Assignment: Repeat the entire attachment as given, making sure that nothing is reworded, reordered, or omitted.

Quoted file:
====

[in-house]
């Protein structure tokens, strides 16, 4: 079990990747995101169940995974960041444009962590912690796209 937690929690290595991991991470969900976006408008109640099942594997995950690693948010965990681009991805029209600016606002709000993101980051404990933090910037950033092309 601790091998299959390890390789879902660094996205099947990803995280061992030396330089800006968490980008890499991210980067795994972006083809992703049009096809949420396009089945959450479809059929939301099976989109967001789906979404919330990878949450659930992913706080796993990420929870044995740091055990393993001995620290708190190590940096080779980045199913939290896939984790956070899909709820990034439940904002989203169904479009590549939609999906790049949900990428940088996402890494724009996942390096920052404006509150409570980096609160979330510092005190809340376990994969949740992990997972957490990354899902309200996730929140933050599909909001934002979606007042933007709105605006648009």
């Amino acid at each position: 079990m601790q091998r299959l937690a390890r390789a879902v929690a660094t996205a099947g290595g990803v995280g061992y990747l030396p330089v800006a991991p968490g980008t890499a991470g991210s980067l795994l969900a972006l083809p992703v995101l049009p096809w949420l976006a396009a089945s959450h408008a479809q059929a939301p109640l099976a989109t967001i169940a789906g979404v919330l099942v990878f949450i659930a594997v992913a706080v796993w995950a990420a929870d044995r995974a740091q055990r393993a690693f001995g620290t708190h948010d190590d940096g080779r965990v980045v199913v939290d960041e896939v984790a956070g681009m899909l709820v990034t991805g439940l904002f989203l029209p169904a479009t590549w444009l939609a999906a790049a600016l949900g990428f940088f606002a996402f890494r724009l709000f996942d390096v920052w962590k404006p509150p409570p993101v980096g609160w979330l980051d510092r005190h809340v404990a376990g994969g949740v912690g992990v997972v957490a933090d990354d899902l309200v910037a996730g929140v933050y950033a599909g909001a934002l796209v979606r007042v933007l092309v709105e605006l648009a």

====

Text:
[in-house]
């Protein structure tokens, strides 16, 4: 079990990747995101169940995974960041444009962590912690796209 937690929690290595991991991470969900976006408008109640099942594997995950690693948010965990681009991805029209600016606002709000993101980051404990933090910037950033092309 601790091998299959390890390789879902660094996205099947990803995280061992030396330089800006968490980008890499991210980067795994972006083809992703049009096809949420396009089945959450479809059929939301099976989109967001789906979404919330990878949450659930992913706080796993990420929870044995740091055990393993001995620290708190190590940096080779980045199913939290896939984790956070899909709820990034439940904002989203169904479009590549939609999906790049949900990428940088996402890494724009996942390096920052404006509150409570980096609160979330510092005190809340376990994969949740992990997972957490990354899902309200996730929140933050599909909001934002979606007042933007709105605006648009």
């Amino acid at each position: 079990m601790q091998r299959l937690a390890r390789a879902v929690a660094t996205a099947g290595g990803v995280g061992y990747l030396p330089v800006a991991p968490g980008t890499a991470g991210s980067l795994l969900a972006l083809p992703v995101l049009p096809w949420l976006a396009a089945s959450h408008a479809q059929a939301p109640l099976a989109t967001i169940a789906g979404v919330l099942v990878f949450i659930a594997v992913a706080v796993w995950a990420a929870d044995r995974a740091q055990r393993a690693f001995g620290t708190h948010d190590d940096g080779r965990v980045v199913v939290d960041e896939v984790a956070g681009m899909l709820v990034t991805g439940l904002f989203l029209p169904a479009t590549w444009l939609a999906a790049a600016l949900g990428f940088f606002a996402f890494r724009l709000f996942d390096v920052w962590k404006p509150p409570p993101v980096g609160w979330l980051d510092r005190h809340v404990a376990g994969g949740v912690g992990v997972v957490a933090d990354d899902l309200v910037a996730g929140v933050y950033a599909g909001a934002l796209v979606r007042v933007l092309v709105e605006l648009a």